TOTENBERG: You know, he's almost 82 years old. It was pretty clear to me that he would've retired last year or sooner than this. I do think he had concerns about Trump. But one of his children, at least, is a friend of people in the Trump administration, his son. His daughter, I'm told, was a little more antsy about it. But I think he genuinely wanted to spend more time with his family, doing things like going to the ballet, going to concerts going to see Shakespearean plays, going to Mass every day, which he does. I think he wanted his private life back at this endpoint of his life.
ELVING: A year ago, many people thought it might be the magic moment for Anthony Kennedy to retire. He had been serving since 1987, so it was, in a sense, his 30th anniversary, at least of his appointment. He was turning 80. He had a big party for all of his clerks back over the years. And it seemed like the magic moment to do it. And, obviously, President Trump was sending him every signal not only with a Neil Gorsuch appointment - Neil Gorsuch was somebody that Kennedy could feel comfortable with. There were a number of former Kennedy clerks on the list that was floating around. So it seemed as though every signal was being sent to Kennedy that this would be a good time to go and that it would be okay and that he would be replaced by somebody he'd be simpatico with.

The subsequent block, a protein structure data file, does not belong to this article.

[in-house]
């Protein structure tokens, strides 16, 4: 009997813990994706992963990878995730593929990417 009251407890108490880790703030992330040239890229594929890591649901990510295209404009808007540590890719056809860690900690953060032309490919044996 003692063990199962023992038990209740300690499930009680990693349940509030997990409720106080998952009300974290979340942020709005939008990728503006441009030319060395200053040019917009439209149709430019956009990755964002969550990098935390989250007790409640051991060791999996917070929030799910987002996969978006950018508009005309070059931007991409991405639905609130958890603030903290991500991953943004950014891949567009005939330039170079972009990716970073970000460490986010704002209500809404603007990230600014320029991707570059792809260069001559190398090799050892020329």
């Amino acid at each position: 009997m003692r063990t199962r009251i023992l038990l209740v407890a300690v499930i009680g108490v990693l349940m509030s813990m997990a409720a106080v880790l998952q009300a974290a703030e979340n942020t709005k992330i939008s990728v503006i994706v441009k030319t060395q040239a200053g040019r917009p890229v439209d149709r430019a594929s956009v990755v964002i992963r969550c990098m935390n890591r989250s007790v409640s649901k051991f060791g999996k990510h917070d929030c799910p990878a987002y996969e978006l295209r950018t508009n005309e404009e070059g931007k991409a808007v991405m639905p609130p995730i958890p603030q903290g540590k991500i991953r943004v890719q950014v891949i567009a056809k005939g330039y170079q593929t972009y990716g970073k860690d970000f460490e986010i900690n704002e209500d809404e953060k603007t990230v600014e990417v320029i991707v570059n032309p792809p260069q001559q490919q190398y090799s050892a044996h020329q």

Now, at that same time, Kennedy seemed to have a number of cases that he wanted to consider or tee up coming up in the next term. So he was thinking perhaps about redistricting. A big case was coming up there. He was thinking about some of the challenges that might be brought to his same-sex marriage decision. And all of these things kind of came true. But in the end, he did not render the kinds of decisions in those cases that people were anticipating from one last year of Anthony Kennedy. So there's a little bit of a disconnect there. And perhaps it would have been just as appropriate for him to go a year ago. And he may very well, as Nina has been saying, have had genuine personal reasons for wanting to go.